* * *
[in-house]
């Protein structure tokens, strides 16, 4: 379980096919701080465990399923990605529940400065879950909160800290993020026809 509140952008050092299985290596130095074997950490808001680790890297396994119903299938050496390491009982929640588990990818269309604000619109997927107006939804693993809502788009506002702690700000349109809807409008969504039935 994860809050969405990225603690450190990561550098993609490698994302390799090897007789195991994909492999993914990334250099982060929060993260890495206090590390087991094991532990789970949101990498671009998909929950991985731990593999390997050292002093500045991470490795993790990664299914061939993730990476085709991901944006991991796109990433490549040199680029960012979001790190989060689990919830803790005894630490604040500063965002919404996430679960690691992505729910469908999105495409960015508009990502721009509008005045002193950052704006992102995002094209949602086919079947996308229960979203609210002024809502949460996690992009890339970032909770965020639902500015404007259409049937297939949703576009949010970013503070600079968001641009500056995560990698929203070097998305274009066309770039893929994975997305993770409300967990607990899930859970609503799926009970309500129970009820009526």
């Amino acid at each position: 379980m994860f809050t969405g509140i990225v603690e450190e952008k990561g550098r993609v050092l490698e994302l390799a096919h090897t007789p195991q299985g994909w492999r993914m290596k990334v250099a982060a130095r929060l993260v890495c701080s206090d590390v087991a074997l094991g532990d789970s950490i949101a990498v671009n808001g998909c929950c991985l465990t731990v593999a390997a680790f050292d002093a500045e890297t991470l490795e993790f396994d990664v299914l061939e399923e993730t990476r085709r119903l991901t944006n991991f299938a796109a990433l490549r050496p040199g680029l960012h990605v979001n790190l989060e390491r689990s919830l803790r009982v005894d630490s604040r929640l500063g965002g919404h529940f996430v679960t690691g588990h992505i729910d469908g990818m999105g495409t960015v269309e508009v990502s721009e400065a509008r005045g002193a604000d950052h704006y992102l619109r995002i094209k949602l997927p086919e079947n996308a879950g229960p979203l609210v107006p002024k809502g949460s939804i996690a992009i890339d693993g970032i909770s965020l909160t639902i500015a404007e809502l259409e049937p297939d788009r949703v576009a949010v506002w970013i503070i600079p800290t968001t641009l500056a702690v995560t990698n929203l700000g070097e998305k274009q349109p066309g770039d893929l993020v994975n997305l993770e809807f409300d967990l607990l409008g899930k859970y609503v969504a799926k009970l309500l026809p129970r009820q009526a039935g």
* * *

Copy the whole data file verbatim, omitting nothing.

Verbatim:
[in-house]
């Protein structure tokens, strides 16, 4: 379980096919701080465990399923990605529940400065879950909160800290993020026809 509140952008050092299985290596130095074997950490808001680790890297396994119903299938050496390491009982929640588990990818269309604000619109997927107006939804693993809502788009506002702690700000349109809807409008969504039935 994860809050969405990225603690450190990561550098993609490698994302390799090897007789195991994909492999993914990334250099982060929060993260890495206090590390087991094991532990789970949101990498671009998909929950991985731990593999390997050292002093500045991470490795993790990664299914061939993730990476085709991901944006991991796109990433490549040199680029960012979001790190989060689990919830803790005894630490604040500063965002919404996430679960690691992505729910469908999105495409960015508009990502721009509008005045002193950052704006992102995002094209949602086919079947996308229960979203609210002024809502949460996690992009890339970032909770965020639902500015404007259409049937297939949703576009949010970013503070600079968001641009500056995560990698929203070097998305274009066309770039893929994975997305993770409300967990607990899930859970609503799926009970309500129970009820009526």
């Amino acid at each position: 379980m994860f809050t969405g509140i990225v603690e450190e952008k990561g550098r993609v050092l490698e994302l390799a096919h090897t007789p195991q299985g994909w492999r993914m290596k990334v250099a982060a130095r929060l993260v890495c701080s206090d590390v087991a074997l094991g532990d789970s950490i949101a990498v671009n808001g998909c929950c991985l465990t731990v593999a390997a680790f050292d002093a500045e890297t991470l490795e993790f396994d990664v299914l061939e399923e993730t990476r085709r119903l991901t944006n991991f299938a796109a990433l490549r050496p040199g680029l960012h990605v979001n790190l989060e390491r689990s919830l803790r009982v005894d630490s604040r929640l500063g965002g919404h529940f996430v679960t690691g588990h992505i729910d469908g990818m999105g495409t960015v269309e508009v990502s721009e400065a509008r005045g002193a604000d950052h704006y992102l619109r995002i094209k949602l997927p086919e079947n996308a879950g229960p979203l609210v107006p002024k809502g949460s939804i996690a992009i890339d693993g970032i909770s965020l909160t639902i500015a404007e809502l259409e049937p297939d788009r949703v576009a949010v506002w970013i503070i600079p800290t968001t641009l500056a702690v995560t990698n929203l700000g070097e998305k274009q349109p066309g770039d893929l993020v994975n997305l993770e809807f409300d967990l607990l409008g899930k859970y609503v969504a799926k009970l309500l026809p129970r009820q009526a039935g």